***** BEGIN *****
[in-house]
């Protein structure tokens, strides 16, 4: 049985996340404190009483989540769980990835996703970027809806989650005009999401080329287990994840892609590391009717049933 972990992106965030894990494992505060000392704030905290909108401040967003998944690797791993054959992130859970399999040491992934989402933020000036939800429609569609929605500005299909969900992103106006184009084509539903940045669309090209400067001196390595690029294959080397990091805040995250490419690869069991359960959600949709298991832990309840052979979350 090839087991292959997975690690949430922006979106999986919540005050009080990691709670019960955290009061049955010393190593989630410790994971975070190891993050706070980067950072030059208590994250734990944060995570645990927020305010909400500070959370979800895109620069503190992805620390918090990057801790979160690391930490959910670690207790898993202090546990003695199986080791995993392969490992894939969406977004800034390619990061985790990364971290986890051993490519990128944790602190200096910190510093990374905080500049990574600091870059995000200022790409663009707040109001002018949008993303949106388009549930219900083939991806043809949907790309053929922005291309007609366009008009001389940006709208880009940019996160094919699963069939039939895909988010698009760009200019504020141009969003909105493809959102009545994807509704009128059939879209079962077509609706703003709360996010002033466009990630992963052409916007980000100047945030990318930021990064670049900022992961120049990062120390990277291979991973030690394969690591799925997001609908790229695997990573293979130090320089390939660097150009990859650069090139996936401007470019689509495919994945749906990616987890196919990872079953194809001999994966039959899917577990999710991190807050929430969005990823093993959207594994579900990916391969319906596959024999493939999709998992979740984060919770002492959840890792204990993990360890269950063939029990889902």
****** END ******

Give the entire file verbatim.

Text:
[in-house]
């Protein structure tokens, strides 16, 4: 049985996340404190009483989540769980990835996703970027809806989650005009999401080329287990994840892609590391009717049933 972990992106965030894990494992505060000392704030905290909108401040967003998944690797791993054959992130859970399999040491992934989402933020000036939800429609569609929605500005299909969900992103106006184009084509539903940045669309090209400067001196390595690029294959080397990091805040995250490419690869069991359960959600949709298991832990309840052979979350 090839087991292959997975690690949430922006979106999986919540005050009080990691709670019960955290009061049955010393190593989630410790994971975070190891993050706070980067950072030059208590994250734990944060995570645990927020305010909400500070959370979800895109620069503190992805620390918090990057801790979160690391930490959910670690207790898993202090546990003695199986080791995993392969490992894939969406977004800034390619990061985790990364971290986890051993490519990128944790602190200096910190510093990374905080500049990574600091870059995000200022790409663009707040109001002018949008993303949106388009549930219900083939991806043809949907790309053929922005291309007609366009008009001389940006709208880009940019996160094919699963069939039939895909988010698009760009200019504020141009969003909105493809959102009545994807509704009128059939879209079962077509609706703003709360996010002033466009990630992963052409916007980000100047945030990318930021990064670049900022992961120049990062120390990277291979991973030690394969690591799925997001609908790229695997990573293979130090320089390939660097150009990859650069090139996936401007470019689509495919994945749906990616987890196919990872079953194809001999994966039959899917577990999710991190807050929430969005990823093993959207594994579900990916391969319906596959024999493939999709998992979740984060919770002492959840890792204990993990360890269950063939029990889902």